In "The First Emperor and sculpture in China," Nickel also discusses the geographical proximity between the eastern edge of Alexander's conquests, noting the legacy he left in Gandhara, and furthers the discussion by exploring Alexander's demands about the creation and use of art when he claims, "Alexander's campaigns paved the way for a radical transformation in the culture of antiquity that is conventionally termed Hellenism." According to Nickel, Alexander commissioned representative artworks that glorified his likeness in the forms of a youth, a general, a god, and ordered these works to be on public display, using art, as Nickel terms it, as "propagandistic…[giving] the arts a political function." See Figure 7 for a visual of a representative sculpture of Alexander.
Found in the remains of Kunduz, an ancient city dating from 300 B.C.E to 160 B.C.E. near Ai Khanoum in modern-day Afghanistan, bronze artifacts and other archaeological sites point to a connection. They include a gymnasium, theater, Corinthian capitals, and mosaic floors that reveal tremendous Greek influence in the area, according to Nickel's research. These findings and the Macedonian-styled helmets (Figure 8) on the bronzes indicate, according to Nickel, "that its maker was at least familiar with Hellenistic art."
Nickel points out that either nomadic populations in the areas of the Pamirs or western-traveling Chinese may have carried knowledge of Hellenistic forms back to the Qin empire's craftsmen. Additionally, the writings about the giant bronze statues discussed earlier to have been constructed initially in Lintao, along with the rest of the "evidence," points at least to a great possibility of a cultural exchange between the Chinese and the west. He notes that the desire for a nationalistic and isolationist perspective on the development of early Chinese civilization and culture is recent, and asks for additional research and discussion, closing the "First Emperor" article with this call, "The First Empire of the East can only be fully assessed if discussed in a pan-Eurasian context."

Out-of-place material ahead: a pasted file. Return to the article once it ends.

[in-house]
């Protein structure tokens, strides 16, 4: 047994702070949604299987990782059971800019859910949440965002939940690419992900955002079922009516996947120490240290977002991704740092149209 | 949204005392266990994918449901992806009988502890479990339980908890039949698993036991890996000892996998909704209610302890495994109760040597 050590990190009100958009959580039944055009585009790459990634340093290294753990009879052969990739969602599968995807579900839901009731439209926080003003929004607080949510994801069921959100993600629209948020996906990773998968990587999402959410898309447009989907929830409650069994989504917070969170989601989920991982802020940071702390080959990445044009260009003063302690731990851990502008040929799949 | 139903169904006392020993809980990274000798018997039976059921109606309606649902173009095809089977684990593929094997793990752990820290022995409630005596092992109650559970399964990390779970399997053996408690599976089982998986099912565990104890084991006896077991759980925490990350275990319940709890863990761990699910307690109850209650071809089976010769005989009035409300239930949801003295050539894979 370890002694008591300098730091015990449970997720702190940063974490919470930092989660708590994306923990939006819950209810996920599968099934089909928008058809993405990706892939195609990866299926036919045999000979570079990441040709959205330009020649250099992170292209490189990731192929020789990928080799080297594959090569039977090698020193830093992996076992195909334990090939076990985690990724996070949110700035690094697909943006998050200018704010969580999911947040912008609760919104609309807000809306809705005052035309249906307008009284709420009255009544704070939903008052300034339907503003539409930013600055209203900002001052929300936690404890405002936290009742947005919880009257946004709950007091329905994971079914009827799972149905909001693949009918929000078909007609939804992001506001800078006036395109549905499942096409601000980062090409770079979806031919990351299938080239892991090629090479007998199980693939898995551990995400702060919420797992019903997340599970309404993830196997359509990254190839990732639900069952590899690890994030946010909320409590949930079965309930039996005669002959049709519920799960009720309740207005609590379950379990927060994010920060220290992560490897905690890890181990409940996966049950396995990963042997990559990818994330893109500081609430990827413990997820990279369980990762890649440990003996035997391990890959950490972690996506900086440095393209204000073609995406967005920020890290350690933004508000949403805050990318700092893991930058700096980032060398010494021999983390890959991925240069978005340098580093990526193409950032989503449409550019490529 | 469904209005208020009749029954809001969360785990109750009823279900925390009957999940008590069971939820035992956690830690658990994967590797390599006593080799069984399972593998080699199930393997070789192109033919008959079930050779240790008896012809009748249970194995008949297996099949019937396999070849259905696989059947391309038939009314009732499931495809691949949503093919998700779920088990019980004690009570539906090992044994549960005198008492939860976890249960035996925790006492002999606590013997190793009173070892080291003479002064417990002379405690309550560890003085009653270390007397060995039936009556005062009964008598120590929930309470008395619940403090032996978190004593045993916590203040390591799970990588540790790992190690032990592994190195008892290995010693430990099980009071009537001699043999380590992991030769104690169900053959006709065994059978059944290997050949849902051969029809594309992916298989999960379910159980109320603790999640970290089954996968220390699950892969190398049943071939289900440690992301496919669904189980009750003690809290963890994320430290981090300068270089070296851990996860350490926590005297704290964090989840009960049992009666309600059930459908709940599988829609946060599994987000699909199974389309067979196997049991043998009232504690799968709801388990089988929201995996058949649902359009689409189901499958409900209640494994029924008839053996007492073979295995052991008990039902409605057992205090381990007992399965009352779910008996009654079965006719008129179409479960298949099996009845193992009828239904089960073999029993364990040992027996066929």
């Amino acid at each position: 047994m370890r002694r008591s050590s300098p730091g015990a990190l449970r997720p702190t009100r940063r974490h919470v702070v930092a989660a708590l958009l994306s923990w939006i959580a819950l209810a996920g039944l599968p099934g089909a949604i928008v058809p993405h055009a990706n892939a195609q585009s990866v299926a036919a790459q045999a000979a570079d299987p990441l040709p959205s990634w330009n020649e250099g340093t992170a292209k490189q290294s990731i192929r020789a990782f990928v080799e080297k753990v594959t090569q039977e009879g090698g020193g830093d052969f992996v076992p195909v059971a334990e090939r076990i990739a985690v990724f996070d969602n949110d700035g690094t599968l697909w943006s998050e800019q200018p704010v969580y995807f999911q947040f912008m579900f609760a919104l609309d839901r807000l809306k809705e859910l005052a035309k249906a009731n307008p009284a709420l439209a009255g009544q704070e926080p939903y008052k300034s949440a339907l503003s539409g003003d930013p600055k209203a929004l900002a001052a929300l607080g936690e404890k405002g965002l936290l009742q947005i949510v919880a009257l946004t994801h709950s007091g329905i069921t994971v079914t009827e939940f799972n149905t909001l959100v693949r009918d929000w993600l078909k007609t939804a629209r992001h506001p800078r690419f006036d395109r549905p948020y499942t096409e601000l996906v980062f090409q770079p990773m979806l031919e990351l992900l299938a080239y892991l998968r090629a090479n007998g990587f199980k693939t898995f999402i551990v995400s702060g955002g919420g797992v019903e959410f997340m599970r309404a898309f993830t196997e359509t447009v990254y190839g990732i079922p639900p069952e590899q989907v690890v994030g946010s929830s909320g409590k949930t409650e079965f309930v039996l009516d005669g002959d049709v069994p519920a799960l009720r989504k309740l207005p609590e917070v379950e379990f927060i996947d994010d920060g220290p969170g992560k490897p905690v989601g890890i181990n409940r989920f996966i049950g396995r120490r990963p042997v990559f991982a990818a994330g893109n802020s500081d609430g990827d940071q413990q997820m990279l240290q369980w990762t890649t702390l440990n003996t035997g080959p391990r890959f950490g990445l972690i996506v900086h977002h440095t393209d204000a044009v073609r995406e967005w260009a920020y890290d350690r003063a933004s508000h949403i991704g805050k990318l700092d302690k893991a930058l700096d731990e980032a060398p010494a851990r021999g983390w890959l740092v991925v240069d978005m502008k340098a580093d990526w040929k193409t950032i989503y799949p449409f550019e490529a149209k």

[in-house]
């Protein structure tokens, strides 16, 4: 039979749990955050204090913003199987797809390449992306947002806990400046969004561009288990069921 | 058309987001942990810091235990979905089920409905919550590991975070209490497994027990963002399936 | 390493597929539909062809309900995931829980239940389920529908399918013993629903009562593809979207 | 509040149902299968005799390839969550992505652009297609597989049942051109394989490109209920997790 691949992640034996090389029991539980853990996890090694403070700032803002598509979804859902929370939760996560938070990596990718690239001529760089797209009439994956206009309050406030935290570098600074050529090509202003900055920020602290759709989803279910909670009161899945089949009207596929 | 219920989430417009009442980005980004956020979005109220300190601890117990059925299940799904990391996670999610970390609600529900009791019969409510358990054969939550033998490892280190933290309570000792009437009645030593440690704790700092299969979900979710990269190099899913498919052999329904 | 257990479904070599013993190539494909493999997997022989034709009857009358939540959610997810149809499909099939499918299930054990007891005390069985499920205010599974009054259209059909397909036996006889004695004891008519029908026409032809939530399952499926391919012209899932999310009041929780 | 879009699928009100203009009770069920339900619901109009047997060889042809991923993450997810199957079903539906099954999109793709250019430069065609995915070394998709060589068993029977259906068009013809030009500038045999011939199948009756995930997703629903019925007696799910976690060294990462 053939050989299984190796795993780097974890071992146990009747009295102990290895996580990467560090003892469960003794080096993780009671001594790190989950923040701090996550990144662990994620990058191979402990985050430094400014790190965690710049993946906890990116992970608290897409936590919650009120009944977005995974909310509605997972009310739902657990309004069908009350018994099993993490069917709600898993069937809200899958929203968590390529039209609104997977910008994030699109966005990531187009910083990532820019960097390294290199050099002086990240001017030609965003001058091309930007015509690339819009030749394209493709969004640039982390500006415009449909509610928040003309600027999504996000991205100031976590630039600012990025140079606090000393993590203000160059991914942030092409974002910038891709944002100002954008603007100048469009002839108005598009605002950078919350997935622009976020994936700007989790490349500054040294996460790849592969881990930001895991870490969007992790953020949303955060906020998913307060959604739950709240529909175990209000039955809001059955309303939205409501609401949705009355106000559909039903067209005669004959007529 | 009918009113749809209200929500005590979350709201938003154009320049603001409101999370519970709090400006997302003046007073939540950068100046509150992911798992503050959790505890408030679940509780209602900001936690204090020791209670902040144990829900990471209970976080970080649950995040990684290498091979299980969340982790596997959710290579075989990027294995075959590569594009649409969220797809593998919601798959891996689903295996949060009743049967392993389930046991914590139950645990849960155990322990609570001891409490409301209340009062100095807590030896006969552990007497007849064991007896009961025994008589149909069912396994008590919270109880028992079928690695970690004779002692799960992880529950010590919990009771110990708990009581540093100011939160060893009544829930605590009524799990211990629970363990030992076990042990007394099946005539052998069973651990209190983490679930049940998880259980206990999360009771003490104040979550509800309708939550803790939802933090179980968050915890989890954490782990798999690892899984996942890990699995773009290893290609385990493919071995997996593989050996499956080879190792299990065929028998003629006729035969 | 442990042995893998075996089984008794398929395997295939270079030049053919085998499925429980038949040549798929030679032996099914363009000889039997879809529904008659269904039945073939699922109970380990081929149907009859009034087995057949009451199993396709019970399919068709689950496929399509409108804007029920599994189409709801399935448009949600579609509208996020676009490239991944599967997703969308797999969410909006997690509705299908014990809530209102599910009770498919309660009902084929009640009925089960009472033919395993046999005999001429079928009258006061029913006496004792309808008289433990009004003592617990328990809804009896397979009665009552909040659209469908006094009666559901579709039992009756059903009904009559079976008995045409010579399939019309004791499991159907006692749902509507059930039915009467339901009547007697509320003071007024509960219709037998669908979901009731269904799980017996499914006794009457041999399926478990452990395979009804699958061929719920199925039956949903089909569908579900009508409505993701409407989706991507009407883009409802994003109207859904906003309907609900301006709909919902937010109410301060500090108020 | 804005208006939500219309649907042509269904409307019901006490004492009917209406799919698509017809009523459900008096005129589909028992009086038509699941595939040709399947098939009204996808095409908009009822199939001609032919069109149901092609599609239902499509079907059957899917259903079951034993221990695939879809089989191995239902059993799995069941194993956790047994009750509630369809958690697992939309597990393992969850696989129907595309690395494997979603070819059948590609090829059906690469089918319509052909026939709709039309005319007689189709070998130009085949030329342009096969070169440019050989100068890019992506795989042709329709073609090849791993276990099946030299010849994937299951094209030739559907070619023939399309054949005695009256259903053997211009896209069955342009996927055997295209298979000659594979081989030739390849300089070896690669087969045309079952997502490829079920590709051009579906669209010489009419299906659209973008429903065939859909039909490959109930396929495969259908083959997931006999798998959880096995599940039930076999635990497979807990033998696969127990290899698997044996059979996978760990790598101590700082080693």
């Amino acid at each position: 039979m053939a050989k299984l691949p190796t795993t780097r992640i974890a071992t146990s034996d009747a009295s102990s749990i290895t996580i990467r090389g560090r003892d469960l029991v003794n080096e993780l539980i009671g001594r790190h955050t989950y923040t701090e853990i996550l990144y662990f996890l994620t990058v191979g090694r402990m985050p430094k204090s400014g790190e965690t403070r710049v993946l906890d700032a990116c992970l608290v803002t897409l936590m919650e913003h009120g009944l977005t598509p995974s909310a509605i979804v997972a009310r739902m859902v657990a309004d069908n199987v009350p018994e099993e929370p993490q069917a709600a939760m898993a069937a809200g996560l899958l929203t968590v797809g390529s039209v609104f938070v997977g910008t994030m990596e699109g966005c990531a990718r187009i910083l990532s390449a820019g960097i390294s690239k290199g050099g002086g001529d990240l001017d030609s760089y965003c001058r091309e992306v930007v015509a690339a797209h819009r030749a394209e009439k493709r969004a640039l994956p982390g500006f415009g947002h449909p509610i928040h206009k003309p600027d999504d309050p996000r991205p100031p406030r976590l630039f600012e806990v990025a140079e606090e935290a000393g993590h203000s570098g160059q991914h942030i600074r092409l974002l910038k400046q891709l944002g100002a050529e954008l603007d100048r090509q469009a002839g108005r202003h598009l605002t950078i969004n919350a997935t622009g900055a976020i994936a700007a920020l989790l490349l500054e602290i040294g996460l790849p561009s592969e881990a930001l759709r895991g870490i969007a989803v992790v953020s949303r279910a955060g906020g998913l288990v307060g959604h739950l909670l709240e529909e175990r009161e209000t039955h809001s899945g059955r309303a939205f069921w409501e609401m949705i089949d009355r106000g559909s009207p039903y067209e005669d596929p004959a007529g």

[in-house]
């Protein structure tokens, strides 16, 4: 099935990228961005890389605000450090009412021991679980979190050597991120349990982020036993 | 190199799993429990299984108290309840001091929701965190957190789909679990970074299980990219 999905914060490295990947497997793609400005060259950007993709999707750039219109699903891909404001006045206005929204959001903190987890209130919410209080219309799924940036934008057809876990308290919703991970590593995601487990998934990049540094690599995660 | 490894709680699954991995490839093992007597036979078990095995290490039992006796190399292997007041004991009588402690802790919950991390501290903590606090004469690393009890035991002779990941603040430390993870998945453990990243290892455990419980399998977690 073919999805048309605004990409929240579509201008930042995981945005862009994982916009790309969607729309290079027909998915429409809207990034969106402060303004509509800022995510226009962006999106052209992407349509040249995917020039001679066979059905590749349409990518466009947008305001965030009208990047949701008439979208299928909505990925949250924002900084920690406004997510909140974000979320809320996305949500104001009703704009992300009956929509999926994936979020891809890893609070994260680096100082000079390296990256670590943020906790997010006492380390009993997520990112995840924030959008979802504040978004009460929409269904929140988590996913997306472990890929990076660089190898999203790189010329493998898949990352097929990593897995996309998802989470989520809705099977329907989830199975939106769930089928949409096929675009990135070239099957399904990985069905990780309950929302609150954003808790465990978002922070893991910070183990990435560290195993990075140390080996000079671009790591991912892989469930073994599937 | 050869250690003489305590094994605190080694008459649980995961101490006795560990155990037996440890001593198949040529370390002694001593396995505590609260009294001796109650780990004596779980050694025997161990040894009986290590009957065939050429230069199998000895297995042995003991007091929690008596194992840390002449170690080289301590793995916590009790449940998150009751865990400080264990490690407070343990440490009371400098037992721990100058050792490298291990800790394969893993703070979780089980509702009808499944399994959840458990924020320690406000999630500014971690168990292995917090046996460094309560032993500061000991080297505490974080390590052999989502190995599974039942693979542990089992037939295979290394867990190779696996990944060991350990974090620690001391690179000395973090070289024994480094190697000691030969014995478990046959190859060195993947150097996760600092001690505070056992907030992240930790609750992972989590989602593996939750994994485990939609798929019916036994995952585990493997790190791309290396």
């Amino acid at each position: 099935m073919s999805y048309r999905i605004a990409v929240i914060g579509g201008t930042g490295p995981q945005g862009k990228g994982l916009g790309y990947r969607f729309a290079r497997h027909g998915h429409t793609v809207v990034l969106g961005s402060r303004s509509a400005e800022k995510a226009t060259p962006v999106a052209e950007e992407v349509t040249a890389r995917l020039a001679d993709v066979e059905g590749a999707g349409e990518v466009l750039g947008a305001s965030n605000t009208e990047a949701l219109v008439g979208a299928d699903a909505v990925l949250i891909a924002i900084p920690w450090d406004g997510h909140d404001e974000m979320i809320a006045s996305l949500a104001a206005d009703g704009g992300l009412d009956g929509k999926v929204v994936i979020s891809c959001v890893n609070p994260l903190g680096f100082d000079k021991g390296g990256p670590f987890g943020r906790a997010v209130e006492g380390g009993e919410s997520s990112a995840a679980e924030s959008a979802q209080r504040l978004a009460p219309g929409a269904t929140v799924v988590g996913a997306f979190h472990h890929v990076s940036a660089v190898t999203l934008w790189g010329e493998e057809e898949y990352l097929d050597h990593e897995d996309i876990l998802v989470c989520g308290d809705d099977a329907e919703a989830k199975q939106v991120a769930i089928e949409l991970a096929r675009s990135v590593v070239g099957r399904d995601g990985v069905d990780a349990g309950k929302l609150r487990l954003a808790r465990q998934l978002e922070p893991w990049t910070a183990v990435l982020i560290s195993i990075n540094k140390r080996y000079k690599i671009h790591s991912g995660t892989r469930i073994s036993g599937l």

It is important to note that not everyone believes there is evidence for Greek influence on the terracotta army. Independent researcher and author of several books on the ancient Roman empire and its connections outward, Dr. Raoul McLaughlin, published a video in June 2017 addressing the very question, "Did the Greeks inspire the Terracotta Army?"8 wherein he clearly claims the answer to this question is a resounding "No," as there is no evidence. He notes the difference between the highly skilled artisans of Greek sculpture, the public purposes of those sculptures, and the carving from solid blocks of marble as all being distinct from the mass-produced private army of soldiers made by "semi-skilled workers" from hollow clay. He addresses the significance of the number of bronze statues ordered by Qin as echoes of the twelve lunar months, as well as the twelve "degrees of direction in Chinese cosmology," making no mention of Olympian gods, thus refuting the notion that symbology of the number twelve must be western in origin.